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spell Meaning, Definition & Usage

  1. noun a psychological state induced by (or as if induced by) a magical incantation
    enchantment; trance.
  2. noun a time for working (after which you will be relieved by someone else)
    go; turn; tour.
    • it's my go
    • a spell of work
  3. noun a period of indeterminate length (usually short) marked by some action or condition
    while; piece; patch.
    • he was here for a little while
    • I need to rest for a piece
    • a spell of good weather
    • a patch of bad weather
  4. noun a verbal formula believed to have magical force
    magical spell; magic spell; charm.
    • he whispered a spell as he moved his hands
    • inscribed around its base is a charm in Balinese
  5. verb orally recite the letters of or give the spelling of
    spell out.
    • How do you spell this word?" "We had to spell out our names for the police officer
  6. verb indicate or signify
    • I'm afraid this spells trouble!
  7. verb write or name the letters that comprise the conventionally accepted form of (a word or part of a word)
    • He spelled the word wrong in this letter
  8. verb relieve (someone) from work by taking a turn
    • She spelled her husband at the wheel
  9. verb place under a spell
  10. verb take turns working
    • the workers spell every four hours

Spell noun
OE. speld, AS. speld a spill to light a candle with; akin to D. speld a pin, OD. spelle, G. spalten to split, OHG. spaltan, MHG. spelte a splinter, Icel. spjald a square tablet, Goth. spilda a writing tablet. Cf. Spillsplinter, roll of paper, Spell to tell the letters of.
  1. A spelk, or splinter. Obs. Holland.
Spell transitive verb
AS. spelian to supply another's place.
imperfect & past participle Spelled ; present participle & verbal noun Spelling
  1. To supply the place of for a time; to take the turn of, at work; to relieve; as, to spell the helmsman.
Spell noun
  1. The relief of one person by another in any piece of work or wathing; also, a turn at work which is carried on by one person or gang relieving another; as, a spellat the pumps; a spell at the masthead.
    A spell at the wheel isc called a trick. Ham. Nav. Encyc.
  2. The time during which one person or gang works until relieved; hence, any relatively short period of time, whether a few hours, days, or weeks.
    Nothing new hass happened in this quarter, except the setting in of a severe spell of cold weather. Washington.
  3. One of two or more persons or gangs who work by spells. R.
    Their toil is so extreme that they can not endure it above four hours in a day, but are succeeded by spells. Garew.
  4. A gratuitous helping forward of another's work; as, a logging spell. Local, U.S.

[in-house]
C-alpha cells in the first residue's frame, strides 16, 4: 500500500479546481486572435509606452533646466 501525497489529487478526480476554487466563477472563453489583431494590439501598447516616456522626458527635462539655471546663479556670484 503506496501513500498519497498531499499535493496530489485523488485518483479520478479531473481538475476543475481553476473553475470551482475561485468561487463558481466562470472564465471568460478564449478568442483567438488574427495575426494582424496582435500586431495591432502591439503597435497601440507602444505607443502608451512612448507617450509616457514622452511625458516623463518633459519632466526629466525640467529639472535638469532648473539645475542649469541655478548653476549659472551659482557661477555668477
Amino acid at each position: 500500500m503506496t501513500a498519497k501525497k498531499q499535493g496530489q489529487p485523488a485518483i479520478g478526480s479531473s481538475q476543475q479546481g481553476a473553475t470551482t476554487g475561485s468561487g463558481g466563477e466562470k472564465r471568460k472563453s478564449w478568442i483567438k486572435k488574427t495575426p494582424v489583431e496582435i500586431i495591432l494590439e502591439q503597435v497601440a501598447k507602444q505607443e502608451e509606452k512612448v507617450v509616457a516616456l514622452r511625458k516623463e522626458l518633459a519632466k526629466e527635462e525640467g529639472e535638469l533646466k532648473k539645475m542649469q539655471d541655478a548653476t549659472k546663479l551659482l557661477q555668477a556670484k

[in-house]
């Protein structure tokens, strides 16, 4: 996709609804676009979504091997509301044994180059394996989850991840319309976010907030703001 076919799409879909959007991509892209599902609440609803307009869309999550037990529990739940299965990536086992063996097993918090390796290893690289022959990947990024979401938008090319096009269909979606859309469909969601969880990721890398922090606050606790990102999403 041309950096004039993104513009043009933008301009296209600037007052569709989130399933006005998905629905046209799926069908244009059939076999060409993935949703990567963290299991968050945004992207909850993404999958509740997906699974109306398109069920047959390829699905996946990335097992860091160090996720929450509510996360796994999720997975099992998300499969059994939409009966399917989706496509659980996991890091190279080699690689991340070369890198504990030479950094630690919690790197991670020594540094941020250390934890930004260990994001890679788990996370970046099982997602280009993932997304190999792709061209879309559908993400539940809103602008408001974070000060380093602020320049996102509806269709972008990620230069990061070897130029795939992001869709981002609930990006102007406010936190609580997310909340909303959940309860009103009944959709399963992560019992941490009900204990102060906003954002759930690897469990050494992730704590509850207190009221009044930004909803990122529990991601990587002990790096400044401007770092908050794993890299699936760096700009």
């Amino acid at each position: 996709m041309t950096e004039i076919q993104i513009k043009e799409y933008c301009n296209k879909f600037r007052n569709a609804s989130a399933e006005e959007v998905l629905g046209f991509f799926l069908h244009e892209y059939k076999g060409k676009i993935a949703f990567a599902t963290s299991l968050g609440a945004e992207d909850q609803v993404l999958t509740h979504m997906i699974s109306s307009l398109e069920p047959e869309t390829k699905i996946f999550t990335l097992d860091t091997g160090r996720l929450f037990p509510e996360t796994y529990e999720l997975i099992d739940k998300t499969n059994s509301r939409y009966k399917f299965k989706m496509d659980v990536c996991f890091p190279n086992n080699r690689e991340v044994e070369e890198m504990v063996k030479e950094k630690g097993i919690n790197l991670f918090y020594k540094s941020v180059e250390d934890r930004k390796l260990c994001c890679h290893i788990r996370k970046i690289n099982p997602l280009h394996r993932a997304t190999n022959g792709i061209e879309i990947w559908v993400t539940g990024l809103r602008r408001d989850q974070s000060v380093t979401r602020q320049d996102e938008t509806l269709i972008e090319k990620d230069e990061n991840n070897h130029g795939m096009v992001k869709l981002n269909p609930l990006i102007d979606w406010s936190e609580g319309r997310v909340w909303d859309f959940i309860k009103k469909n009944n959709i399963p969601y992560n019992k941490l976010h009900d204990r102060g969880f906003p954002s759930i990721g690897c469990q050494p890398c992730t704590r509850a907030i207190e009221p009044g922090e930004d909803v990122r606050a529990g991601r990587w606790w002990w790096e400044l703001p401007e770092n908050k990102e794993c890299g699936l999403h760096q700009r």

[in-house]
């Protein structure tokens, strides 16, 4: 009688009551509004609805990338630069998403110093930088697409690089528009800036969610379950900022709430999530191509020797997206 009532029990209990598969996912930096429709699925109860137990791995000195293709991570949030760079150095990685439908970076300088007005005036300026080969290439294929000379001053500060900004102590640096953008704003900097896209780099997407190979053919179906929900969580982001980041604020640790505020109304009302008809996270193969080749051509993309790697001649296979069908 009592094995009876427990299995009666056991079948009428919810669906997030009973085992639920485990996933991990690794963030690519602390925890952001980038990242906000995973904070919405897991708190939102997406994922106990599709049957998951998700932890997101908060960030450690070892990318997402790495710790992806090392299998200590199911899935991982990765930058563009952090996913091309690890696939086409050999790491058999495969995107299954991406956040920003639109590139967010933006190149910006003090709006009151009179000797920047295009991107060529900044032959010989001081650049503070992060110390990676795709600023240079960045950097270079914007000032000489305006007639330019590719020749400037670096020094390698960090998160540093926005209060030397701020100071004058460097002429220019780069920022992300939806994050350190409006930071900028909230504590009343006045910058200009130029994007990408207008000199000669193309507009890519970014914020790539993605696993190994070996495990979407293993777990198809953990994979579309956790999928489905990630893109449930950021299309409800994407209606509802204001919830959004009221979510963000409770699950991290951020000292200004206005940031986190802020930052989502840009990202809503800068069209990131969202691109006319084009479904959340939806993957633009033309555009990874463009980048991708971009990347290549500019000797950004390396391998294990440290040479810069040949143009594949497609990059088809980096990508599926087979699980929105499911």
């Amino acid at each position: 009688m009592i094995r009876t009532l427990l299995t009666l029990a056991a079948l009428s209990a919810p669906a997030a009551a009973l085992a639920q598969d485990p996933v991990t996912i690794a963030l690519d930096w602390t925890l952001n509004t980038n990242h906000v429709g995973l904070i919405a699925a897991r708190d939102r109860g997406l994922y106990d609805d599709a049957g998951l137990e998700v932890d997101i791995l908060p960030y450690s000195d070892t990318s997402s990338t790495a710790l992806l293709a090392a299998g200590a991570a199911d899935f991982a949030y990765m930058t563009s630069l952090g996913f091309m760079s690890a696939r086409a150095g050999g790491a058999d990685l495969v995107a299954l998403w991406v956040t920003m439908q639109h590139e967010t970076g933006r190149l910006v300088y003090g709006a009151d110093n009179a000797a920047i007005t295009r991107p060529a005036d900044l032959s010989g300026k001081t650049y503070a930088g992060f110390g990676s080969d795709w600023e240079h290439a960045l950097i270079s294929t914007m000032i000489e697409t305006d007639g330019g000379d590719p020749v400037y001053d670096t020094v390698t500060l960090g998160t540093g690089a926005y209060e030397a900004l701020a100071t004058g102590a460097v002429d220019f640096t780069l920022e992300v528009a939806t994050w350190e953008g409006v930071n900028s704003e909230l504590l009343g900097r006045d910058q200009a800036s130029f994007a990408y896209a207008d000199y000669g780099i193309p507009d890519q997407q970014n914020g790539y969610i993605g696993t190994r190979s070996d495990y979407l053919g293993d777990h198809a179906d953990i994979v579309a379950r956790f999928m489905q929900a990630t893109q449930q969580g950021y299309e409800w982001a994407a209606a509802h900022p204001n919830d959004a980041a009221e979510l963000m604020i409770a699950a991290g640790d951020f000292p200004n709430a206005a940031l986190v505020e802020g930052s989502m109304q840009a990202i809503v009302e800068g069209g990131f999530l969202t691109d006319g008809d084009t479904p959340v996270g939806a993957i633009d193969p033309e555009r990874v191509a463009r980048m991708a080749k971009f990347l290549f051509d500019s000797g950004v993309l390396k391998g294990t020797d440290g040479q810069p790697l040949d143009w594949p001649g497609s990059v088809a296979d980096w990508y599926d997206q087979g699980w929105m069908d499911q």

Spell noun
AS. spell a saying, tale, speech; akin to OS. & OHG. spel, Icel. spjall,Goth. spill. Cf. Gospel, Spell to tell the letters of.
  1. A story; a tale. Obs. "Hearken to my spell." Chaucer.
  2. A stanza, verse, or phrase supposed to be endowed with magical power; an incantation; hence, any charm.
    Start not; her actions shall be holy as You hear my spell is lawful. Shak.
Spell transitive verb
OE. spellen, spellien, tell, relate, AS. spellian, fr. spell a saying, tale; akin to MHG. spellen to relate, Goth. spilln.e Spell a tale. In sense 4 and those following, OE. spellen, perhaps originally a different word, and from or influenced by spell a splinter, from the use of a piece of wood to point to the letters in schools: cf. D. spellen to spell. Cf. Spell splinter.
imperfect & past participle Spelled or Spelt ; present participle & verbal noun Spelling
  1. To tell; to relate; to teach. Obs.
    Might I that legend find, By fairies spelt in mystic rhymes. T. Warton.
  2. To put under the influence of a spell; to affect by a spell; to bewitch; to fascinate; to charm. "Spelled with words of power." Dryden.
    He was much spelled with Eleanor Talbot. Sir G. Buck.
  3. To constitute; to measure. Obs.
    The Saxon heptarchy, when seven kings put together did spell but one in effect. Fuller.
  4. To tell or name in their proper order letters of, as a word; to write or print in order the letters of, esp. the proper letters; to form, as words, by correct orthography.
    The word "satire" ought to be spelled with i, and not with y. Dryden.
  5. To discover by characters or marks; to read with difficulty; -- usually with out; as, to spell out the sense of an author; to spell out a verse in the Bible.
    To spell out a God in the works of creation. South.
    To sit spelling and observing divine justice upon every accident. Milton.
Spell intransitive verb
  1. To form words with letters, esp. with the proper letters, either orally or in writing.
    When what small knowledge was, in them did dwell, And he a god, who could but read or spell. Dryden.
  2. To study by noting characters; to gain knowledge or learn the meaning of anything, by study. Obs.
    Where I may sit and rightly spell Of every star that heaven doth shew, And every herb that sips the dew. Milton.

Webster 1913

"Rowling never met an adverb she didn't like."

-Stephen King on J.K Rowling's excessive use of adverbs.

Fear not the Adverb Hell!

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